Signs and wonders appeared, foreboding disaster and doom. In the midst of the night an unnatural light shone over the temple and the altar. Upon the clouds at sunset were pictured chariots and men of war gathering for battle. The priests ministering by night in the sanctuary were terrified by mysterious sounds; the earth trembled, and a multitude of voices were heard crying: "Let us depart hence." The great eastern gate, which was so heavy that it could hardly be shut by a score of men, and which was secured by immense bars of iron fastened deep in the pavement of solid stone, opened at midnight, without visible agency.--Milman, The History of the Jews, book 13.
For seven years a man continued to go up and down the streets of Jerusalem, declaring the woes that were to come upon the city. By day and by night he chanted the wild dirge: "A voice from the east! a voice from the west! a voice from the four winds! a voice against Jerusalem and against the temple! a voice against the bridegrooms and the brides! a voice against the whole people!"-- Ibid .
This strange being was imprisoned and scourged, but no complaint escaped his lips. To insult and abuse he answered only: "Woe, woe to Jerusalem!" "woe, woe to the inhabitants thereof!" His warning cry ceased not until he was slain in the siege he had foretold.
Not one Christian perished in the destruction of Jerusalem. Christ had given His disciples warning, and all who believed His words watched for the promised sign. "When ye shall see Jerusalem compassed with armies," said Jesus, "then know that the desolation thereof is nigh. Then let them which are in Judea flee to the mountains; and let them which are in the midst of it depart out." Luke 21:20, 21.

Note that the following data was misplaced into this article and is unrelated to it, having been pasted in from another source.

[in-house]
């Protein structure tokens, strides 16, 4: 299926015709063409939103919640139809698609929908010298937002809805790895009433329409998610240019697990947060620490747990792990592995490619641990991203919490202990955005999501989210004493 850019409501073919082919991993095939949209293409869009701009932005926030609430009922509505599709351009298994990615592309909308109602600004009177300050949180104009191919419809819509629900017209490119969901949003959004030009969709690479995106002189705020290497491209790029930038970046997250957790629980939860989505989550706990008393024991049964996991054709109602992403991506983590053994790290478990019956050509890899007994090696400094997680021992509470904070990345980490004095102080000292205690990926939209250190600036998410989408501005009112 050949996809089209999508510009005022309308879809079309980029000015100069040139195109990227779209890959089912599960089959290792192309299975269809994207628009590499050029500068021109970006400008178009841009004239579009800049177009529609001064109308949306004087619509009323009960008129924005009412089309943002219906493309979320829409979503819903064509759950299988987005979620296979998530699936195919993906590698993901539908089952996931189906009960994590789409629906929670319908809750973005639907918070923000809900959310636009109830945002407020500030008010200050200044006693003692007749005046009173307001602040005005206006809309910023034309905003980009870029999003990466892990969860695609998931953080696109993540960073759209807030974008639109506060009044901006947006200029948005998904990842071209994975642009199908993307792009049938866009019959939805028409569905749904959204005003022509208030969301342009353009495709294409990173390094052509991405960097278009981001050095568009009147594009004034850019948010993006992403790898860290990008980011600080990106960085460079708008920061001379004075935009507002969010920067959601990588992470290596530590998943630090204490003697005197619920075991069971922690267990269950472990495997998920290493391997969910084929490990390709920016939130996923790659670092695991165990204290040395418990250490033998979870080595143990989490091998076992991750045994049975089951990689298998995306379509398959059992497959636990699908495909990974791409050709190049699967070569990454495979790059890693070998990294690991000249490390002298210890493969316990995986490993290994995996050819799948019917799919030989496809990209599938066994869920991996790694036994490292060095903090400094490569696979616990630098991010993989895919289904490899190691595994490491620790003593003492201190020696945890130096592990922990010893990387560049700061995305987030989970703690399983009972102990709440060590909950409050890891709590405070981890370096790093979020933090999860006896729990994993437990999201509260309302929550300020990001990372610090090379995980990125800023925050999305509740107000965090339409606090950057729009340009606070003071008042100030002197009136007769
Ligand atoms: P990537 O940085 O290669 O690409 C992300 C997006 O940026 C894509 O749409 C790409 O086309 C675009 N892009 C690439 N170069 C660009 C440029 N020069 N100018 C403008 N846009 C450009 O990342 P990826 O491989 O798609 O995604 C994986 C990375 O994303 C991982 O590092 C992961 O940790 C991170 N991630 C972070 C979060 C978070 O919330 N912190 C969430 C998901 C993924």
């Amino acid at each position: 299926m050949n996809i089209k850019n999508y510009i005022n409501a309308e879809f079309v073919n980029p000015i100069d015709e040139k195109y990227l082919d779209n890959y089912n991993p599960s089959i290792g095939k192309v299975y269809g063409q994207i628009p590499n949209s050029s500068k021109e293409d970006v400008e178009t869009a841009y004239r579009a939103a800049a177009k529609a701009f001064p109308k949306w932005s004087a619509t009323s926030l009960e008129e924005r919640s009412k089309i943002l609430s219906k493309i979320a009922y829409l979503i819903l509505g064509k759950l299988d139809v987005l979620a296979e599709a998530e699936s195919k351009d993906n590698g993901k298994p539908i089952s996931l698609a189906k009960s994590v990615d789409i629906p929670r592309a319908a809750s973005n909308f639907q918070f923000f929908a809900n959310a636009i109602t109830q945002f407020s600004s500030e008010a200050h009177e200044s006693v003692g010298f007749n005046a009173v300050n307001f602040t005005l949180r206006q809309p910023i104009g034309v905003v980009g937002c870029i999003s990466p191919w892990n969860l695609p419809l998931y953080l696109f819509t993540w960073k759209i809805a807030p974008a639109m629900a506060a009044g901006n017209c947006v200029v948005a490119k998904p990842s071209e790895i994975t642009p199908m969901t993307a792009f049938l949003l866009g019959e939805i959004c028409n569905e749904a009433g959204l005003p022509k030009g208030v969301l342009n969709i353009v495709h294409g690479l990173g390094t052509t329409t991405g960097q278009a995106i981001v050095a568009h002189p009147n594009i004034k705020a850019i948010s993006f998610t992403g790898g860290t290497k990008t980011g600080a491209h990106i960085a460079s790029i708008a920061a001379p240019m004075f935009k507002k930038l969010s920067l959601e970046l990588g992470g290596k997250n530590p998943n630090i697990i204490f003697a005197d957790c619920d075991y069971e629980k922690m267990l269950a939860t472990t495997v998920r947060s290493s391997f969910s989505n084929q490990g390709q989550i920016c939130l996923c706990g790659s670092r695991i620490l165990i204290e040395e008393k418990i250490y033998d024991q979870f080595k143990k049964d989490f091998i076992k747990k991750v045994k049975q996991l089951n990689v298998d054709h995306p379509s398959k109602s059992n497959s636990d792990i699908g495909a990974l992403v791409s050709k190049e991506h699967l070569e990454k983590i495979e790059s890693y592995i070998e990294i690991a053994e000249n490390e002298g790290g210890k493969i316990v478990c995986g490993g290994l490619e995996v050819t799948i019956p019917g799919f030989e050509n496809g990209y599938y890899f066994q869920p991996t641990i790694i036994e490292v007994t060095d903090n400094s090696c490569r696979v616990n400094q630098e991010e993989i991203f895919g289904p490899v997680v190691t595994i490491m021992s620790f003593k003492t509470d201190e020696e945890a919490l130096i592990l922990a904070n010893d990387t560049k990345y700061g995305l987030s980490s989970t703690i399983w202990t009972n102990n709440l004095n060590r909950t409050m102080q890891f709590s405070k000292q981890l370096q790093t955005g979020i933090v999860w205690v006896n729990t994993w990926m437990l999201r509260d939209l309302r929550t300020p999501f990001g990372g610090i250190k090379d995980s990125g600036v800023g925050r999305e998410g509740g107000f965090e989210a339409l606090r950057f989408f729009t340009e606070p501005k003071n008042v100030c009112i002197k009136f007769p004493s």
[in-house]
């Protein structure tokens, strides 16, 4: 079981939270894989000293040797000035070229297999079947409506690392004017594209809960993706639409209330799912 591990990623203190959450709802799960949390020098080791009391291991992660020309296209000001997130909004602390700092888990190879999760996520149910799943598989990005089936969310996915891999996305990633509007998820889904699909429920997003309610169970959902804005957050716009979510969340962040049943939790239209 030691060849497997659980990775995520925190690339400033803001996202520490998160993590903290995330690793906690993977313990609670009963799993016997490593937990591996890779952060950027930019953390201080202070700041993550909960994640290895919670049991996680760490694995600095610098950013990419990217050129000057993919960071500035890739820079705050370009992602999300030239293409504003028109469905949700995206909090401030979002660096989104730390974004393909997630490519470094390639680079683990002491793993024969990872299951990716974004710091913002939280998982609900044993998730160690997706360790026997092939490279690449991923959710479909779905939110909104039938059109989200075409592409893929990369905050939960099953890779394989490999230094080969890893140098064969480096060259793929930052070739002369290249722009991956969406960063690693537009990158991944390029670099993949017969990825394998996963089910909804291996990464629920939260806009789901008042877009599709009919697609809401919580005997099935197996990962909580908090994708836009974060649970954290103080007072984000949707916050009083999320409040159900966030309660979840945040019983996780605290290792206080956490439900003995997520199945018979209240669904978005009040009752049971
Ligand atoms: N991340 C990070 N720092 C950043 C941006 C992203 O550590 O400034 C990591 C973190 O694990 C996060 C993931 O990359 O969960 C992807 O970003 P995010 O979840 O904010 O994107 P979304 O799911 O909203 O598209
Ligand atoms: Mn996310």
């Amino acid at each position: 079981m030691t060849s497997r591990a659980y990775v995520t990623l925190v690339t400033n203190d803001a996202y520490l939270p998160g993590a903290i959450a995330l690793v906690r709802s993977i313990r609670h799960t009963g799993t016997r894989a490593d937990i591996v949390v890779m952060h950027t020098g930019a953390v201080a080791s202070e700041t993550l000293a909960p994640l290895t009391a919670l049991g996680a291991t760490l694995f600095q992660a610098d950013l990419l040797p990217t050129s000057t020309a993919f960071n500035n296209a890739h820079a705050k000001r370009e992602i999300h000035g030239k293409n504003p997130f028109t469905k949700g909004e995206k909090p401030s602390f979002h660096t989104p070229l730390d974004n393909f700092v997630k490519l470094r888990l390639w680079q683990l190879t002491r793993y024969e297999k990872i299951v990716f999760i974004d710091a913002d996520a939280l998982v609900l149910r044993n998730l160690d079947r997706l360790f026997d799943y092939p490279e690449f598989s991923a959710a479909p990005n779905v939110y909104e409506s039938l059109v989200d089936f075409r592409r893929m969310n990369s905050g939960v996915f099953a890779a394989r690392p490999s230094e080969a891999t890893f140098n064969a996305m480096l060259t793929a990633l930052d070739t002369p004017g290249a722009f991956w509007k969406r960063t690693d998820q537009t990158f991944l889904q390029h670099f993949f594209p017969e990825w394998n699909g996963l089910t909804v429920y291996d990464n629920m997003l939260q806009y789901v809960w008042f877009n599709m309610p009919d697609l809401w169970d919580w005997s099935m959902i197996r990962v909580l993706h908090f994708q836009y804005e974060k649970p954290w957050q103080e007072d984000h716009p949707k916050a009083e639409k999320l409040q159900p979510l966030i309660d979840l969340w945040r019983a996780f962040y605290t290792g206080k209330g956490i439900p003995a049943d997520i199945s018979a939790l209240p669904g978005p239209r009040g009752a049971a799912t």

After the Romans under Cestius had surrounded the city, they unexpectedly abandoned the siege when everything seemed favorable for an immediate attack. The besieged, despairing of successful resistance, were on the point of surrender, when the Roman general withdrew his forces without the least apparent reason. But God's merciful providence was directing events for the good of His own people. The promised sign had been given to the waiting Christians, and now an opportunity was offered for all who would, to obey the Saviour's warning.
Events were so overruled that neither Jews nor Romans should hinder the flight of the Christians. Upon the retreat of Cestius, the Jews, sallying from Jerusalem, pursued after his retiring army; and while both forces were thus fully engaged, the Christians had an opportunity to leave the city. At this time the country also had been cleared of enemies who might have endeavored to intercept them.
At the time of the siege, the Jews were assembled at Jerusalem to keep the Feast of Tabernacles, and thus the Christians throughout the land were able to make their escape unmolested. Without delay they fled to a place of safety - the city of Pella, in the land of Perea, beyond Jordan.